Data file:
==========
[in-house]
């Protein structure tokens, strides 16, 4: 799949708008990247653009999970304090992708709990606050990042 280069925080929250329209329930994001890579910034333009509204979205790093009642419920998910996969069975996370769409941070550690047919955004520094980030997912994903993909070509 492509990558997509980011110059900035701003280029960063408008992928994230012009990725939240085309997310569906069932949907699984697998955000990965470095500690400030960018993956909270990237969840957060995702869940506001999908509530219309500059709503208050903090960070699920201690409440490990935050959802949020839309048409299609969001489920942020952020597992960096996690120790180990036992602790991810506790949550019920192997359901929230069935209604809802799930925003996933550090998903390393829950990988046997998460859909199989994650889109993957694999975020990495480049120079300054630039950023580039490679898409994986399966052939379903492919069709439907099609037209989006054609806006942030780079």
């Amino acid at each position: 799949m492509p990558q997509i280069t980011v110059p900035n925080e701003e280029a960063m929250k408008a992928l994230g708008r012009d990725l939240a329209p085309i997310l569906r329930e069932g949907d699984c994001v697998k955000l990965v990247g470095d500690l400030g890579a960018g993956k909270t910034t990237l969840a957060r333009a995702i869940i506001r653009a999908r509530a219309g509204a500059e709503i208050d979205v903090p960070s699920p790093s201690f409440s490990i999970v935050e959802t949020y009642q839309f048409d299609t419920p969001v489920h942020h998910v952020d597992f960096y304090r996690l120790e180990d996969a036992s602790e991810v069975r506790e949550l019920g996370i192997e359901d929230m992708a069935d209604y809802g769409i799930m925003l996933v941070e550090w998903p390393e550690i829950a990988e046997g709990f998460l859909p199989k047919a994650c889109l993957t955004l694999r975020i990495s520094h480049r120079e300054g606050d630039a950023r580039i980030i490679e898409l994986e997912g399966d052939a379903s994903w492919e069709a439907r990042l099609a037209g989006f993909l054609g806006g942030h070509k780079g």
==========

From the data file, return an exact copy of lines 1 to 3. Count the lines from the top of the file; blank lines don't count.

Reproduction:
[in-house]
């Protein structure tokens, strides 16, 4: 799949708008990247653009999970304090992708709990606050990042 280069925080929250329209329930994001890579910034333009509204979205790093009642419920998910996969069975996370769409941070550690047919955004520094980030997912994903993909070509 492509990558997509980011110059900035701003280029960063408008992928994230012009990725939240085309997310569906069932949907699984697998955000990965470095500690400030960018993956909270990237969840957060995702869940506001999908509530219309500059709503208050903090960070699920201690409440490990935050959802949020839309048409299609969001489920942020952020597992960096996690120790180990036992602790991810506790949550019920192997359901929230069935209604809802799930925003996933550090998903390393829950990988046997998460859909199989994650889109993957694999975020990495480049120079300054630039950023580039490679898409994986399966052939379903492919069709439907099609037209989006054609806006942030780079």
């Amino acid at each position: 799949m492509p990558q997509i280069t980011v110059p900035n925080e701003e280029a960063m929250k408008a992928l994230g708008r012009d990725l939240a329209p085309i997310l569906r329930e069932g949907d699984c994001v697998k955000l990965v990247g470095d500690l400030g890579a960018g993956k909270t910034t990237l969840a957060r333009a995702i869940i506001r653009a999908r509530a219309g509204a500059e709503i208050d979205v903090p960070s699920p790093s201690f409440s490990i999970v935050e959802t949020y009642q839309f048409d299609t419920p969001v489920h942020h998910v952020d597992f960096y304090r996690l120790e180990d996969a036992s602790e991810v069975r506790e949550l019920g996370i192997e359901d929230m992708a069935d209604y809802g769409i799930m925003l996933v941070e550090w998903p390393e550690i829950a990988e046997g709990f998460l859909p199989k047919a994650c889109l993957t955004l694999r975020i990495s520094h480049r120079e300054g606050d630039a950023r580039i980030i490679e898409l994986e997912g399966d052939a379903s994903w492919e069709a439907r990042l099609a037209g989006f993909l054609g806006g942030h070509k780079g």